What is Gray Snow Mold and How Do You Get Rid of It?

brown spots on grass, along with wispy white mold

The temperatures are rising, the birds are singing, the snow is melting, and your lawn is growing –– mold? If patches of turf mold are replacing the melting snow, your lawn may be suffering from gray snow mold (not to be confused with pink snow mold). 

What is gray snow mold, and how do you get rid of it? How did your lawn get moldy in the first place? Our guide to gray snow mold will show you how to nurse your grass back to health and how to prevent reinfection.

What is gray snow mold?

Gray snow mold is a turfgrass disease that affects all cool-season turfgrasses. 

The fungal disease can be caused by either two pathogens: Typhula incarnata and Typhula ishikariensis. 

  • Typhula ishikariensis infections may result in plant death as the disease progresses down into the crown. 
  • Typhula incarnata infections are typically less severe and recover more quickly. 

How to identify gray snow mold

Correct identification of turfgrass disease is the key to successful treatment. If you misidentify the fungus growing in your lawn, then your control measures might have little effect on the disease. 

If you suspect gray snow mold is growing in your lawn, here are the symptoms to look for: 

  • The first signs of gray snow mold appear as the snow melts in early spring or late winter. That’s because disease development occurs underneath deep snow covers and remains out of sight until the snow recedes.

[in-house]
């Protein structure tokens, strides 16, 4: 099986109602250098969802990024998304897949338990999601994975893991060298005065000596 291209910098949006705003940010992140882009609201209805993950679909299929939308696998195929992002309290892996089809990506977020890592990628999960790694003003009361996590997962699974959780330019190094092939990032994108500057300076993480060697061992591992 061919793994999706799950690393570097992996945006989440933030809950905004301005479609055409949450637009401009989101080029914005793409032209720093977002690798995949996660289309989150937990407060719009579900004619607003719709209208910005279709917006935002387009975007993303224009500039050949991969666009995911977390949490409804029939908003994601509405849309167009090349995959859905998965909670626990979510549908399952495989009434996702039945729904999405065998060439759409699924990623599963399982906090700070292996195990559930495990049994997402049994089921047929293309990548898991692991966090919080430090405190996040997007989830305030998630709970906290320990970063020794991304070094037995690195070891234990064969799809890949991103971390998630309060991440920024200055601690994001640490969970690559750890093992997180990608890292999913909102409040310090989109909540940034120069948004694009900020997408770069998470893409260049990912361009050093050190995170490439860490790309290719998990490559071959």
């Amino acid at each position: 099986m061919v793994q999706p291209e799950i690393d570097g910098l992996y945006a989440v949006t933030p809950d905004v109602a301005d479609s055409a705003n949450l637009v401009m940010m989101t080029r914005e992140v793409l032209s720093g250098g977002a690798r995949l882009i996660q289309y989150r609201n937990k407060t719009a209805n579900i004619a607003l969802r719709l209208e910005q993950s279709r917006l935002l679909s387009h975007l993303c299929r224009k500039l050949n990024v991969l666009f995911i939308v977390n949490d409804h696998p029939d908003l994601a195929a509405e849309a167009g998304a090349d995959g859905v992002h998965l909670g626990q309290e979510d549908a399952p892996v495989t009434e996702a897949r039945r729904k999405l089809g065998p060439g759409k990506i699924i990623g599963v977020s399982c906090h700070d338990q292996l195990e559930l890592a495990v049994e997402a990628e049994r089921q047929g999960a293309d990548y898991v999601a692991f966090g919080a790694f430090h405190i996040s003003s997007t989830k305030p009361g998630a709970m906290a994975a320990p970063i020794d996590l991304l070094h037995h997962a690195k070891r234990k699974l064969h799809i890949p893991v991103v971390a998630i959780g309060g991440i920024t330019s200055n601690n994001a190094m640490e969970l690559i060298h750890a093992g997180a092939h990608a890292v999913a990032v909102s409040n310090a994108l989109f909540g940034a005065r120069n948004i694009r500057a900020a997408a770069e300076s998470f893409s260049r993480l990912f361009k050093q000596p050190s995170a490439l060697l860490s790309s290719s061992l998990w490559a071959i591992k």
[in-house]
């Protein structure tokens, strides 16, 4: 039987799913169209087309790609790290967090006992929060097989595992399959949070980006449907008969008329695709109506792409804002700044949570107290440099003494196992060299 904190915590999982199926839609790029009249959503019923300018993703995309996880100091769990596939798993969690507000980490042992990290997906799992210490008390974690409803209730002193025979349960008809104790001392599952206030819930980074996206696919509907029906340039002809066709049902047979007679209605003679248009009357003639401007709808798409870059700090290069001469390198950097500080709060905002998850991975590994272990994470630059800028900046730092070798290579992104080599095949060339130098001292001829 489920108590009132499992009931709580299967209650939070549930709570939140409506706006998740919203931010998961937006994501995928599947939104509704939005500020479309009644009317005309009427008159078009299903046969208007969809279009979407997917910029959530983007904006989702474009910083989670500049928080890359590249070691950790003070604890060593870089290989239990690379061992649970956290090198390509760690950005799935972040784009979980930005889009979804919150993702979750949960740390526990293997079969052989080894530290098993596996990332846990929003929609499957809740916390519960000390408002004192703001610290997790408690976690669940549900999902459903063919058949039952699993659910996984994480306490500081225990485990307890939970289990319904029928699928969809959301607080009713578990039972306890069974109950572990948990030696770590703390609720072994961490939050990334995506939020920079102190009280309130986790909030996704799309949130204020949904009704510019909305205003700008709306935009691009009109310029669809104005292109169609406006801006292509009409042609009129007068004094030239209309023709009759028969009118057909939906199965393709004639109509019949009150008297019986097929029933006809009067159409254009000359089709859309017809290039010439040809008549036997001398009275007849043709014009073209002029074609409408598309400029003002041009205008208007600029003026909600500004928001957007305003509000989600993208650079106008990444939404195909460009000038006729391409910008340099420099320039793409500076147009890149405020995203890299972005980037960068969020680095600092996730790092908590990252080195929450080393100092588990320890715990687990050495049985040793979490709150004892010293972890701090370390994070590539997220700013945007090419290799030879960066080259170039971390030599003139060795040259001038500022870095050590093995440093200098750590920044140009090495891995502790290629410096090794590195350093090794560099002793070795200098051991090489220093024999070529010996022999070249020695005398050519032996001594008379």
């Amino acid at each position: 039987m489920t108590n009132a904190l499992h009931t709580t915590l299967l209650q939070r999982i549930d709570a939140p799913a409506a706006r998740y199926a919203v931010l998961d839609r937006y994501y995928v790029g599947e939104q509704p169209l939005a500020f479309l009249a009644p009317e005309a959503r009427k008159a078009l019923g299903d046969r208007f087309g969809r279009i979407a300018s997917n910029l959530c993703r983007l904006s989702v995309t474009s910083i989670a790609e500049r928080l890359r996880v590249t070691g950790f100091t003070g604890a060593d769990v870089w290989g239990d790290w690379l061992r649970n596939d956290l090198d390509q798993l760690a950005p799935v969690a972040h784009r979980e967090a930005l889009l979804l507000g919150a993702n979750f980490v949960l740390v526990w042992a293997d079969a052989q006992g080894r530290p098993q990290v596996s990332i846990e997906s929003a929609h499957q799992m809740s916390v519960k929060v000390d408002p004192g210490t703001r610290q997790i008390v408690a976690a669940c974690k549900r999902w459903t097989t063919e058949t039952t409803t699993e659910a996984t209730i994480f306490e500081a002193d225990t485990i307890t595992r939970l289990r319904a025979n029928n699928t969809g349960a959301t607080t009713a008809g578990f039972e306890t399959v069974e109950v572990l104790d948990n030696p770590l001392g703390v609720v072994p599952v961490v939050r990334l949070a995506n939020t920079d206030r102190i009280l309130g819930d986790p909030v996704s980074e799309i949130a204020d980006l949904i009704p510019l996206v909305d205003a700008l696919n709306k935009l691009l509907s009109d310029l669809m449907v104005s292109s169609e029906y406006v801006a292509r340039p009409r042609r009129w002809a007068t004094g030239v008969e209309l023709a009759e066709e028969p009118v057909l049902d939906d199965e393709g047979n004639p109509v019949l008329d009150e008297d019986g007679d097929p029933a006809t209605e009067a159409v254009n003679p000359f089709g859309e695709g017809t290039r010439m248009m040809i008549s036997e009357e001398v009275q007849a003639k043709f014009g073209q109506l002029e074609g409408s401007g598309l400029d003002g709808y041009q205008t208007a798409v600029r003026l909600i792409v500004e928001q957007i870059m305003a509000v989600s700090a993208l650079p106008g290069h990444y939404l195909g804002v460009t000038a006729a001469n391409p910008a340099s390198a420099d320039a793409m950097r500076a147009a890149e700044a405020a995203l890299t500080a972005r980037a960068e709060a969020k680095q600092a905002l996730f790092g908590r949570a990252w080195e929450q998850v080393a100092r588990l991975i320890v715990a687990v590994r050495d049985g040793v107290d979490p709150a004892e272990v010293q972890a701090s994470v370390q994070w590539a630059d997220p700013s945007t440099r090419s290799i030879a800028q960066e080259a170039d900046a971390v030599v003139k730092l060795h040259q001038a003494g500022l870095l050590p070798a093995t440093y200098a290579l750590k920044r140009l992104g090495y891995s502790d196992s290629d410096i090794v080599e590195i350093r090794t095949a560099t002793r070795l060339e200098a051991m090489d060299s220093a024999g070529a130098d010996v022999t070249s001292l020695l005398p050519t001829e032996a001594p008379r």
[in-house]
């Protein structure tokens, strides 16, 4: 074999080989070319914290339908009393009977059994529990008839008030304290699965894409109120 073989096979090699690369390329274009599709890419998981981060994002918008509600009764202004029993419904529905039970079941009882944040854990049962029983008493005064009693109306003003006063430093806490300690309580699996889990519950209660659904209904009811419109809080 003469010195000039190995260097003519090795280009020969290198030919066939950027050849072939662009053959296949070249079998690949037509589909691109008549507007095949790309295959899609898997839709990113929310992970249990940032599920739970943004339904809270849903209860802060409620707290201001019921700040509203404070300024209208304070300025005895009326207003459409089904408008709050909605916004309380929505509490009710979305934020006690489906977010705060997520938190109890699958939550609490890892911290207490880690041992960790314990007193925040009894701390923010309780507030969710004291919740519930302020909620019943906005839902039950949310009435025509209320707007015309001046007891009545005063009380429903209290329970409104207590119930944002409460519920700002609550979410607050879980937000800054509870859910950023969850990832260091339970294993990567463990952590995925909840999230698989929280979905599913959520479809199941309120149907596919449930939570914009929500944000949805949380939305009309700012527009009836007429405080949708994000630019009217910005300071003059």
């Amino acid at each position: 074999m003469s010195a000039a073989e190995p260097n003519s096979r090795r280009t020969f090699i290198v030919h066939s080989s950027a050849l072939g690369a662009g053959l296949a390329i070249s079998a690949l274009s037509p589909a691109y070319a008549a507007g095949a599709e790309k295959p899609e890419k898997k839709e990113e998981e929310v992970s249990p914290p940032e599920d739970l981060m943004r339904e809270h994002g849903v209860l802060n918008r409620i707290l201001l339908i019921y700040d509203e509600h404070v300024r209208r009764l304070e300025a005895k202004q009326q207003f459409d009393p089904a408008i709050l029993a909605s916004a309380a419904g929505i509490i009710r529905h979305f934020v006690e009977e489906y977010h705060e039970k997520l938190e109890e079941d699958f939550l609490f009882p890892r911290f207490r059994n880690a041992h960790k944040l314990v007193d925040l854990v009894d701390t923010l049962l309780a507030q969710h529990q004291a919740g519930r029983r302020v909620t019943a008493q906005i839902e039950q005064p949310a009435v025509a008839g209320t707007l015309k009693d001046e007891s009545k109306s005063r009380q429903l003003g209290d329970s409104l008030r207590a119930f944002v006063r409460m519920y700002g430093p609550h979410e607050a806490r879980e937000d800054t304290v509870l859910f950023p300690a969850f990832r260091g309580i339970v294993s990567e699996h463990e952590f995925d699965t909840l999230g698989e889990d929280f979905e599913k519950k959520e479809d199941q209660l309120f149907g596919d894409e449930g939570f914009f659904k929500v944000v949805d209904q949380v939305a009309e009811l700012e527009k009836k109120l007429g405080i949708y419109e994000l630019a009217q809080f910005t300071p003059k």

• Gray snow mold appears as circles or irregular patches up to 3 feet or more in diameter. The grass within these patches is white or gray, brittle, and matted. 
  • Infected turf may be covered in a web-like substance called mycelium. Mycelium is most evident during and right after the snow melts. 
  • Tiny structures called sclerotia are embedded in dead grass blades and are visible to the naked eye. Typhula ishikariensis sclerotia are dark brown or black, and Typhula incarnata sclerotia are reddish-brown or tan. 

How to get rid of gray snow mold

Gray snow mold might be an eyesore in the yard, but it doesn’t have to last for long. The right lawn care treatments combined with the warm spring temperatures will green up your lawn in no time. 

  • Remove snow drifts that are piling up in the yard. The longer they remain on the grass, the more severe the disease. 
  • Rake crusted, matted areas to help increase air circulation and remove excessive thatch
  • Promote new growth with light fertilization. Do not use high amounts of nitrogen fertilizer. 
  • Overseed affected areas. 

Chemical control: It may be tempting to spray gray snow mold with fungicide, but this control method is not reliable. Fungicides for gray snow mold are more effective as preventative measures than curative treatments. The best cure for gray snow mold is warm temperatures and maintenance. 

How to prevent gray snow mold